(And – we all do this, in so many parts of our lives – it’s the way we simplify information so we don’t need to expend energy thinking about everything all of the time.)

But thankfully there are other parts to my being, other energy centers that hold their sacred wisdom — very clearly but the rest of me knows that there is more to the picture. And even if I unwisely ignore that wisdom, the Universe has a way of making sure that I step back from the mind and to take those messages seriously! The Uranus/Pluto square-dance, beginning in 2012 and ending next month, bring the necessity of this reflexive self-awareness to the collective in powerful ways.

In other words, I am constantly guided to keep walking in a way that engages all of my being, and not just one part of it. In a way that looks past the mental constructs and illusions of self that the mind – through any act of intense self-identification – can produce. And I know others are guided to do the same.

Especially in an age where so many spiritual communities are built in virtual lands, the temptation to slip purely into one’s head-space is present. We are moved by, enraged by, motivated and even depressed by things that we see as a virtual representation of another person, and our perception of it. In some ways, as we interact in hyperspace, we also project an (often idealized) version of ourselves – a version of self that we may latch upon, become attached to and become emotionally invested in. Sometimes it’s a nice image, sometimes it’s hurtful – either way – it’s not you, but a representation that may or may not be accurate.

It might be the Venus-in-Aries shift (earlier today) talking here, but I do feel that I/you/we need a collective reminder to get out of that headspace. Get physical. Get connected with something material, tangible. To hug a tree, to hold a friendly animal. To meet people, to shake their hands and share a physical space with them. To witness others, and in the process, ourselves.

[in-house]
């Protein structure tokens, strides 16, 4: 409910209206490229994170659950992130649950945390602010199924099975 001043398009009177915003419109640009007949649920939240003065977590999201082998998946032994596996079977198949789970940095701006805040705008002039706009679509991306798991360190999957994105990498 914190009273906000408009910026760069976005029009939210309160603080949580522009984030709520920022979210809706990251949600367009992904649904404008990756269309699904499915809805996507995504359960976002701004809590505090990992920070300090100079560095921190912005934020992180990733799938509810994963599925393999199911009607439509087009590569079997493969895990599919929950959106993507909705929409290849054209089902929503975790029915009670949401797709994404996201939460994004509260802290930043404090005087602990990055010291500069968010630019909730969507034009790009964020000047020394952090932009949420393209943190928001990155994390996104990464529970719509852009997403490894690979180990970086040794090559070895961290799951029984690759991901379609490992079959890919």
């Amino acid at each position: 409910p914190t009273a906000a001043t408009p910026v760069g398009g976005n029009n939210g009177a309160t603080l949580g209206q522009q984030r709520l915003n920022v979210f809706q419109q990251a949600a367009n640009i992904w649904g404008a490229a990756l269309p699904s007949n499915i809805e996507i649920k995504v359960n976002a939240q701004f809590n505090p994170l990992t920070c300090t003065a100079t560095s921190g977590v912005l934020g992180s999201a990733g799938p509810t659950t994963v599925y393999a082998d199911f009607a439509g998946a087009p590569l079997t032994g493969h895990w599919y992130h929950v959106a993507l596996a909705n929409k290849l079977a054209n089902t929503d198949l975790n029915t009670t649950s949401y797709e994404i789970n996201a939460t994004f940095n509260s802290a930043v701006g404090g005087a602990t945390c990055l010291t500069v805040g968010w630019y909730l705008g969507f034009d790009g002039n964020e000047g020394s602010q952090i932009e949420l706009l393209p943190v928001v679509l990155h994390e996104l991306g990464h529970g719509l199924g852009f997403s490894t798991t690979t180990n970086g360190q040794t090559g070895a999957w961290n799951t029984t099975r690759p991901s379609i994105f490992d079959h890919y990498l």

Do we interact the same way as we would online? Are we the same person in the flesh as we are as a virtual representation? Does the image we have of ourselves match up to the people we are in the flesh? Do we embody the spiritual philosophies that we hold so near and dear to ourselves as we engage within supposedly ‘mundane’ reality?

Blessings,

Priestess Bairavee Balasubramaniam PhD
www.bairaveebalasubramaniam.com

Image: Mirror Sphere.jpg – By Arne Groh (Own work) [Public domain], via Wikimedia Commons

9 Comments on “IMAGES OF THE MIND: WHEN WE ARE NOT WHO WE BELIEVE OURSELVES TO BE

  1. Love this post. I have had to reinvent myself so many times — by choice and not. My life, while not unstable compared to many, hasn’t been predictable but full of unexpected plot twists that slap me upside the head and spin me around. Society also seems to expect one to find a path and stick to it. I haven’t been very good at that — take a lot of dives into the unknown and sometimes it works and sometimes it doesn’t. I like the validation that dancing with the mystery is OK. Not always easy, but OK and even good. I have craved and created stability from time to time, but it ends up being an illusion for me. My carefully stacked house of cards is always blown down.

    Liked by 1 person